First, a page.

de Pulford: Definitely, and there are scales and degrees when it comes to these things. I wouldn’t be arguing that we shouldn’t trade with any state that is committing human rights abuses. But I would argue that when it is clear that a state is perpetrating genocide, that is your tipping point.
Would you have the UK government stop trading with China?
de Pulford: Personally speaking, I’m not comfortable trading with genocidal states. And if they are proven to be genocidal, I think there needs to be a wholesale review of every trade relationship we have with China.
If you bleat about human rights while at the same time negotiating trade deals, which mean a more open market for this nation that you’re accusing of being a human rights abuser, then you’re not really that serious about human rights, and the Chinese Communist Party knows that.
It sounds like you’re talking about the EU, which recently agreed on an investment agreement with China.
de Pulford: What’s interesting about the [EU-China Joint Comprehensive Agreement on Investment] is that [China] called out Europe on it. Like, ‘Do you really mean it? You don’t care that much. You want your deal.’ And they were right. It’s only after a number of MEPs and organs of the European Union had been sanctioned by China, in a massive overreach, and a terrible misjudgment on their part, that there’s been a pause for thought. That doesn’t mean CAI is dead. People are going too far with that. But it’s damaged.
But the EU is China’s number one export market. The UK is nowhere near that significant for China. So even if the UK did decide to not trade with China anymore, that wouldn’t have much of an impact on the Chinese economy.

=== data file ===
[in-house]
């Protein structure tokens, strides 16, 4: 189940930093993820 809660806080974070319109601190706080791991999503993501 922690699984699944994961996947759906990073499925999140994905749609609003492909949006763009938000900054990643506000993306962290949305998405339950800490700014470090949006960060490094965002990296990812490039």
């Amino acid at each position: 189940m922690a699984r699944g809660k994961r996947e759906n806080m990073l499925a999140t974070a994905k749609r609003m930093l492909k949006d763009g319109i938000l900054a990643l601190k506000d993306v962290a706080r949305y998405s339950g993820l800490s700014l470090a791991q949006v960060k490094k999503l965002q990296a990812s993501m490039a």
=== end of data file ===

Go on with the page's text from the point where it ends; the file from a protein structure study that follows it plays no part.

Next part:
de Pulford: Yeah but the UK is a place of great geopolitical importance and it’s not like the US. When the US does something, it’s characterized as a big showdown between two great powers. When the UK does something, it feels to the rest of Europe like it’s being done from a place of principle. When the UK moved on Huawei, it meant a hell of a lot more to Europe than when the US did. And I would argue that it was more influential as a result.
You wear a lot of hats and have a lot of power, but unlike MPs, you’re not elected. Do you see any issue with that?
de Pulford: It would be wrong to characterize me as somebody who is powerful. It doesn’t feel like that. Influential, maybe, but only because I’ve worked to build up trust and relationships with people. Politics ultimately is the economy of relationships. But also, I know how to feed politicians, keep them in the newspaper, and keep them on the order paper.
Would you ever want to be a politician?
de Pulford: Yeah, I’ve thought about it, and it’s been on the agenda for some time. There are good arguments either way. You lose a lot of voice when you’re elected. At the moment, I’m pretty free to say what I think and that’s a luxury. In addition to that, I’m also pretty free to be entrepreneurial about the way this is pursued. Party discipline really precludes that.
But I also think I’ve pissed off so many people in the government now that any attempt to try to be selected for a Tory seat would almost certainly end up failing. In terms of Parliament, the only hope for me would be to stand and to be elected, and it probably wouldn’t be possible over the lifetime of this government. They are very angry with me.
To be fair, you spend most of your time calling them out.
de Pulford: I’m behaving in a way that I would hope that most parliamentarians would, which is to hold their government to account. The Conservative Party is a very broad church. There are some things this government does that resonate with my general views and there are things that don’t. China is too important, and our policy is too wrongheaded, too short sighted, too selfish, and doesn’t adequately reflect my understanding of what Conservative Party policy should be.
You just wrapped up a big battle with the genocide amendment. What’s next?
de Pulford: A vote declaring that what’s happening in northwest China is a genocide 5. There’s a lot more to be done.